Pravin's done his job - now it's up to ANC
Whether Finance Minister Pravin Gordhan's magic wand will save the country from looming economic downgrades will depend on whether anyone in the government heeds his advice.
"The Budget is cleverly crafted and no one can be critical of it. But the big question is whether we will see people in the government co-operating and following the Finance Ministry's instructions," said economist Azar Jammine.
Financial traders were unconvinced and the rand plummeted by 30c to R15.56 to the dollar after the speech.
The Budget - aimed at cushioning the poor and middle class from economic hardship - featured a halt on tax hikes, a freeze on thousands of non-critical public service jobs, plans for the trillion-rand nuclear deal put on ice, financially crippled state entities placed in the crosshairs and a R16.3-billion funding boost for higher education to help students.
Gordhan announced that the government was mulling plans to merge, reconfigure or even close some poorly performing state-owned entities.
With total government guarantees for all such entities at R467-billion, and a negative return on equity, some, like SAA, are a major strain on the public purse.
Jammine said that although there was a lot of substance in the Budget, it was also filled with lots of promises.
"This budget, without a doubt, is directed at the ratings agencies."
He said whether the Budget worked as Gordhan intended would depend on whether there was government co-operation in its implementation.
"Last year's Budget was very conservative, with expenditure cutbacks, but it was all undone by the public service wage agreement.
"One has to question whether, at the end of it all, it is going to change the direction of South Africa's declining economic growth path."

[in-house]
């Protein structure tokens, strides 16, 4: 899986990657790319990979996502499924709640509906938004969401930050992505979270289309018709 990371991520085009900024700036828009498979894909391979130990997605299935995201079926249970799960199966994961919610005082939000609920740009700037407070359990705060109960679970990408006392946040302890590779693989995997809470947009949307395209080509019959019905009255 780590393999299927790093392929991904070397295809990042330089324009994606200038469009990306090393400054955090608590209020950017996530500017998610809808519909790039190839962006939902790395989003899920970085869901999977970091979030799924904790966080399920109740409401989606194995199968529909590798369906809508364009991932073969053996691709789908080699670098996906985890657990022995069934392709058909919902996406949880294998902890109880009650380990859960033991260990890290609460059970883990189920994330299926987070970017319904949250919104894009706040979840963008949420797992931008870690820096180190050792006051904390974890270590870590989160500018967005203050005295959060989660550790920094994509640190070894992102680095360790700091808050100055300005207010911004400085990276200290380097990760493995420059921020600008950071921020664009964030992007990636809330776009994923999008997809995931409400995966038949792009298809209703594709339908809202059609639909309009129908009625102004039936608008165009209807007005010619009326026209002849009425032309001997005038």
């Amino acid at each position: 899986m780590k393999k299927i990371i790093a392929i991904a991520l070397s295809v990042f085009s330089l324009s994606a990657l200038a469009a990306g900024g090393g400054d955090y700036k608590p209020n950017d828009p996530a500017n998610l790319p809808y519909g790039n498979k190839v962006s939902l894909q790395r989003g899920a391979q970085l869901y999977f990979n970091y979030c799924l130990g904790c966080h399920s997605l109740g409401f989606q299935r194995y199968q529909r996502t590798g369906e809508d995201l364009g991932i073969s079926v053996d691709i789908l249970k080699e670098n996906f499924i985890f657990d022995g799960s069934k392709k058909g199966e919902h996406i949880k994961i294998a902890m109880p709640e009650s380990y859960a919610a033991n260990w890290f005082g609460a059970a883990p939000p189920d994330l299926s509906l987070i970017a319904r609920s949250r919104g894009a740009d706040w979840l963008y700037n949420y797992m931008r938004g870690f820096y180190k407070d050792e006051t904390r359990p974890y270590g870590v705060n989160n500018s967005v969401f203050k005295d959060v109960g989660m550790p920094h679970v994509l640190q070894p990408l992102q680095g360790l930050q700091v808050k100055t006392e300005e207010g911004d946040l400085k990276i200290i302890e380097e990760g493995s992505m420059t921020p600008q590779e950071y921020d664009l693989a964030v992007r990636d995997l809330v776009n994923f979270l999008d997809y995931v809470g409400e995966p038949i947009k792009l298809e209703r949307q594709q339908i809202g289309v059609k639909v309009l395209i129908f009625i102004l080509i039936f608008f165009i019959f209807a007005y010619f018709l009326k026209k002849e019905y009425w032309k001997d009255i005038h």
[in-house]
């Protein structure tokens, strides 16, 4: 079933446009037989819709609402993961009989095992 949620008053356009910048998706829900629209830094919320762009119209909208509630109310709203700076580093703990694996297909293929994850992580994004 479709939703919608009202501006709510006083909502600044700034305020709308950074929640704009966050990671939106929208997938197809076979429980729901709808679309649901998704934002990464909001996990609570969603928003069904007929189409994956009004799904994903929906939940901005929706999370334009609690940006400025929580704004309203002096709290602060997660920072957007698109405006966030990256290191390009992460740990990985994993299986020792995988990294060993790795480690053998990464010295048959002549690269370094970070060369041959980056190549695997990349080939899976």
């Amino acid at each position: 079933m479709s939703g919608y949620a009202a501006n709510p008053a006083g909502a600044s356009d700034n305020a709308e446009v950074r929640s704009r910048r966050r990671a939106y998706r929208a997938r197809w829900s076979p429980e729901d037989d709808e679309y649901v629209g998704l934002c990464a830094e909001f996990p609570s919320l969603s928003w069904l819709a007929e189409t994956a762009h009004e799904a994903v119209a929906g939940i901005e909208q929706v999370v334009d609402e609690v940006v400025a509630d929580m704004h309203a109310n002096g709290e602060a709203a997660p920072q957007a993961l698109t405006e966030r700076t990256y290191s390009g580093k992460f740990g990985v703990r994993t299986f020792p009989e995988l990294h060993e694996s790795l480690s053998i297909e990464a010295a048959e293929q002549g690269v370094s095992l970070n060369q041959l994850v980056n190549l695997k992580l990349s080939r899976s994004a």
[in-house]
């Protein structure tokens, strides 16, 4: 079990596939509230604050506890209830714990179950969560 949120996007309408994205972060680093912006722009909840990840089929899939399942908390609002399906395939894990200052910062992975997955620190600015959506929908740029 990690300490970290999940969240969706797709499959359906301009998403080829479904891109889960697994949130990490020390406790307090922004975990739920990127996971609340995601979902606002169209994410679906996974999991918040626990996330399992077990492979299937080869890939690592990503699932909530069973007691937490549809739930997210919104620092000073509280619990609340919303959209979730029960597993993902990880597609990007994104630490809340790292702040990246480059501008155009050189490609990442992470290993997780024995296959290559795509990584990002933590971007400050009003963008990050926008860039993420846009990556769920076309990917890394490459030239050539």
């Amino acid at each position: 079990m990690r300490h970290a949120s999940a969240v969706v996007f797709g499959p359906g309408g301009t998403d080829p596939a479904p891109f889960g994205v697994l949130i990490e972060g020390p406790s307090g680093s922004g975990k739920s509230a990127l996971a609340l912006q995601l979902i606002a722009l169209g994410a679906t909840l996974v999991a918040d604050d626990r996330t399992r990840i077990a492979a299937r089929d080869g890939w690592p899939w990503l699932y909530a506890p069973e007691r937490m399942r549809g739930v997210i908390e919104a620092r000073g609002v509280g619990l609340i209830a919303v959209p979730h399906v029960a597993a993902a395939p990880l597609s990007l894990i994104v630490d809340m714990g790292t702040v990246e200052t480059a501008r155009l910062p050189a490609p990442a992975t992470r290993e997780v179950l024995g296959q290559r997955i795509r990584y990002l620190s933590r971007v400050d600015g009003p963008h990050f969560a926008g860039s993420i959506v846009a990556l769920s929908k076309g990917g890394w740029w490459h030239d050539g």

Kenneth Creamer, of Wits University's School of Economics and Business Sciences, said although the Budget had a serious back-to-basics tone, and showed the government's determination to dish out tough medicine, it was disappointing that it was projected that the economy would grow by only 0.9% this year.
"But, if the country sticks to Gordhan's Budget, it's likely that South Africa will avoid a further economic downgrading."
Stanlib chief economist Kevin Lings said: "On balance, it's good, especially around drought relief, containment of public servants' salaries, removal of barriers to private-sector investment, increased involvement of the private sector in state-owned enterprises, and more private-public partnerships in the energy development sector."
But he said the focus should be shifted to whether the targets set could be achieved "as there has been fiscal slippage over the last few years when the government set unachievable targets".
Bidvest Bank chief forex dealer Ion de Vleeshauwer said the Budget did not stipulate where growth would be increased.
Asked if the Budget was enough to stave off credit rating downgrades, Gordhan told eNCA news channel: "That's what I hope."
Although he avoided imposing the harsh austerity measures expected when he tabled his budget of R1.463-trillion, it will not be plain sailing for all.
The government aims to collect R1.324-trillion over the next year, including an additional R18.1-billion in tax revenue, and to spend R139-billion more.
Social-grant increases will barely register a blip in bank accounts and planned fuel levy increases are expected to send food prices skyrocketing.
Merwyn Abrahams, director of the social advocacy group Pietermaritzburg Agency for Community Social Action, said the Budget did little to help the poor.
"The fuel levy will not only make transport more expensive, it will have a knock-on effect on food prices. The grant increases don't keep up with the recent rapid rise in food prices. Between November and January there was a 9% increase in food prices."
Additional reporting by Bloomberg and Business Day